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Science. 2016 Mar 4;351(6277):1074-8. doi: 10.1126/science.aac7992.

The brain's functional network architecture reveals human motives.

Author information

1
Laboratory for Social and Neural Systems Research, Department of Economics, University of Zurich, Switzerland. grit.hein@econ.uzh.ch ernst.fehr@econ.uzh.ch.
2
Laboratory for Social and Neural Systems Research, Department of Economics, University of Zurich, Switzerland. Division of Systems Neuroscience of Psychopathology, Translational Research Center, University Hospital of Psychiatry, University of Bern, Switzerland. Japanese Science and Technology Agency, PRESTO, Japan.
3
Laboratory for Social and Neural Systems Research, Department of Economics, University of Zurich, Switzerland.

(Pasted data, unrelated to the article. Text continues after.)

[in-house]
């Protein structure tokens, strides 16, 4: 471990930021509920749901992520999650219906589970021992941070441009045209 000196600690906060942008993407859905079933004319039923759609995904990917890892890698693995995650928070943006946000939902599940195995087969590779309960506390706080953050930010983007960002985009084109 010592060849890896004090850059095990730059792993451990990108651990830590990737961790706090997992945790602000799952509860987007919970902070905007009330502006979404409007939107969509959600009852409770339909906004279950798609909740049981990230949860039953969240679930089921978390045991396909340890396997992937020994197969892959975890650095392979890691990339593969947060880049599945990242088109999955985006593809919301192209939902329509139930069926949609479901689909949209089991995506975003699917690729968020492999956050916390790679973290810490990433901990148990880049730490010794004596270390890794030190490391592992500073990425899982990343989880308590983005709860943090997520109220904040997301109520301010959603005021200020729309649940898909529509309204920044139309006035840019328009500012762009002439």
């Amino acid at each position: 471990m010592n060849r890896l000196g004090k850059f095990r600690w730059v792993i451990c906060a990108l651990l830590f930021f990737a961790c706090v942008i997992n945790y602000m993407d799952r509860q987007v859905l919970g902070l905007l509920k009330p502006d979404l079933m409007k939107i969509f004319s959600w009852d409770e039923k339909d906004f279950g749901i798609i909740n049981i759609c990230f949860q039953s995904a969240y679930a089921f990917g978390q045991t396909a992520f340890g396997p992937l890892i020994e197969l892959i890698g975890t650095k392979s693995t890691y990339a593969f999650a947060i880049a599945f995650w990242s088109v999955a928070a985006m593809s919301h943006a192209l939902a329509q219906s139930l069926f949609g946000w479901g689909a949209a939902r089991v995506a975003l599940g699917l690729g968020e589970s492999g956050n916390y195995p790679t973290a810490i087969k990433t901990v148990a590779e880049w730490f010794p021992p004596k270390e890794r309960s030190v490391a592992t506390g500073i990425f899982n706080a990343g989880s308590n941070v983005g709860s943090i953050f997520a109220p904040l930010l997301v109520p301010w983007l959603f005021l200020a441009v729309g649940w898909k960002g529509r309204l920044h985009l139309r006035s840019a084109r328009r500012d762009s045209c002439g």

4
Department of Psychology, Pusan National University, Pusan, South Korea.

Abstract

Goal-directed human behaviors are driven by motives. Motives are, however, purely mental constructs that are not directly observable. Here, we show that the brain's functional network architecture captures information that predicts different motives behind the same altruistic act with high accuracy. In contrast, mere activity in these regions contains no information about motives. Empathy-based altruism is primarily characterized by a positive connectivity from the anterior cingulate cortex (ACC) to the anterior insula (AI), whereas reciprocity-based altruism additionally invokes strong positive connectivity from the AI to the ACC and even stronger positive connectivity from the AI to the ventral striatum. Moreover, predominantly selfish individuals show distinct functional architectures compared to altruists, and they only increase altruistic behavior in response to empathy inductions, but not reciprocity inductions.

PMID:
26941317
DOI:
10.1126/science.aac7992
[Indexed for MEDLINE]
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